The Lawyer global offshore report - Monaco
31 January 2005
2 July 2014
18 November 2013
10 March 2014
27 February 2014
21 July 2014
It is tempting, but incorrect, to group Monaco with the number of ‘offshore’ jurisdictions that offer products and services to individuals or groups situated elsewhere. Monaco is not offshore in the sense that there are no offshore International Business Corporations (IBCs) or similar vehicles available in Monaco.
To incorporate a Monaco company, a number of requirements have to be satisfied: a licence, which will take between three and six months to obtain from the government, as the latter’s discretion is needed; Monaco premises and staff must be taken on; two Monaco auditors are required; and a minimum capital of €150,000 (£104,000) must be paid.
There are no offshore trusts or foundations in Monaco along the lines understood elsewhere, although foreign law trusts can be administered locally. A specific law allows foundations to be set up with government approval, but these will have a strictly local and philanthropic flavour. Trusts can be set up but only in very strict conditions whereby an individual will import his national trust law to regulate a trust, invariably set up for a Monaco estate planning purpose. Such trusts, known as Monaco Law 214 trusts, are not available to individuals resident outside the principality.
Offshore banks are unknown and indeed illegal. French banking law applies directly in the principality – a French banking licence and full French regulatory control applies over any banking activity in the principality. Bank secrecy does not exist, although confidentiality is enshrined in law.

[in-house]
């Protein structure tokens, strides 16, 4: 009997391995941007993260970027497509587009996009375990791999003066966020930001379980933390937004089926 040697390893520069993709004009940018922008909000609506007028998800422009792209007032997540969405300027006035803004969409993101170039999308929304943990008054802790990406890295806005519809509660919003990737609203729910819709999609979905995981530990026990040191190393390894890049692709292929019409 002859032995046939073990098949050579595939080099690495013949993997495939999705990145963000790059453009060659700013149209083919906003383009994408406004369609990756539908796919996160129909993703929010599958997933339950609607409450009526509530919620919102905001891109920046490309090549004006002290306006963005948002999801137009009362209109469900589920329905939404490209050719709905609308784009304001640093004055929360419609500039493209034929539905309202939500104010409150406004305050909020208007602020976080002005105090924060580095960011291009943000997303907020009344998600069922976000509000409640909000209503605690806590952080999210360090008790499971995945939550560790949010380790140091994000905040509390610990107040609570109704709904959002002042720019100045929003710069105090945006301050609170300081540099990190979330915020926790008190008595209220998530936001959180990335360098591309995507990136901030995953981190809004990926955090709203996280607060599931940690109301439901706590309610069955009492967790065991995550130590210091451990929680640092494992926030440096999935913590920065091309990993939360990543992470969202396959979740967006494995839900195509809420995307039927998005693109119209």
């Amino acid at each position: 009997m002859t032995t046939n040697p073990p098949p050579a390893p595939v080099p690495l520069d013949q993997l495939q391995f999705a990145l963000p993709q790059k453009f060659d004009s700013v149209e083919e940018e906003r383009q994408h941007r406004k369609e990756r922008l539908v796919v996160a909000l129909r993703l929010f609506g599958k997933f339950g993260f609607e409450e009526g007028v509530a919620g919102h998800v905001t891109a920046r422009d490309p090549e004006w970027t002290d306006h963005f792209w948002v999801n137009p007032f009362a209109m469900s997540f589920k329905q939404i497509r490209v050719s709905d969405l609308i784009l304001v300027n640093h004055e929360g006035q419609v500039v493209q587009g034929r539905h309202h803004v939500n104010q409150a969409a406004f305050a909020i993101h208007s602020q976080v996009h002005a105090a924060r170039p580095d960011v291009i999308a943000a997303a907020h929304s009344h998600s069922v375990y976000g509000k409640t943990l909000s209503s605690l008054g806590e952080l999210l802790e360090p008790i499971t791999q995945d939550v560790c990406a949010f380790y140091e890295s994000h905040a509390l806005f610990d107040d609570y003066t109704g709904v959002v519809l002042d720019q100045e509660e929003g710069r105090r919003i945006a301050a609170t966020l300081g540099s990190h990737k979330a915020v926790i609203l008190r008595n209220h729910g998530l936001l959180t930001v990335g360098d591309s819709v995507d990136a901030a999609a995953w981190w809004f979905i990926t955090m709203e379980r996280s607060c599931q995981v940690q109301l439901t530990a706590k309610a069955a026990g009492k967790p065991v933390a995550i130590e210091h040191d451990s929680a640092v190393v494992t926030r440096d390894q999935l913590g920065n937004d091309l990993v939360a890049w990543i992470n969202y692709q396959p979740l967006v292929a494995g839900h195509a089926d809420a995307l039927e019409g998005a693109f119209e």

There are no insurance companies in Monaco so no local offshore insurance-related products are on offer.
Monaco has a rigorous financial services law that regulates very strictly both the marketing and giving of advice in respect of financial products. In practice, virtually no domestic financial products are marketed, there being extremely restricted local product availability.
Banks, financial institutions and certain activities, including company management and trust management businesses, are subject to extremely strict anti-money laundering regulation obligations. Monaco has its own regulator, Siccfin, which is active in seeking out money laundering. Tax evasion is not regarded as a matter for making a report, for in the absence of a high tax regime it is not a crime in the principality, but virtually every other form of crime qualifies for making a suspicion report.
One may ask what Monaco’s view is of offshore activity. Locally, Monaco will consider nothing it offers as being specifically designed to create a product generally available in the offshore world. Indeed, it is the very opposite, either having no product to offer or severely restricting what can be done.
What Monaco offers instead is a low or no-tax place of residency, essentially for wealthy individuals who are seeking security and the services that them and their families require. A number of highly regulated private banks and asset management companies do offer services locally in Monaco, but draw heavily on products and skills sourced from elsewhere in their groups.
The Monaco paradox is that it is often mistakenly grouped as being within the offshore world. In reality it has little in the way of legislation, products or services usually found in offshore jurisdictions. By contrast with the offshore world, wealthy people want to base themselves, as opposed to their structures or investments, there. It is a proposition that has served the jurisdiction well to date and, as a result, change is not something that is coveted by its people.
William Easun is a tax and private capital partner at Lawrence Graham, Monaco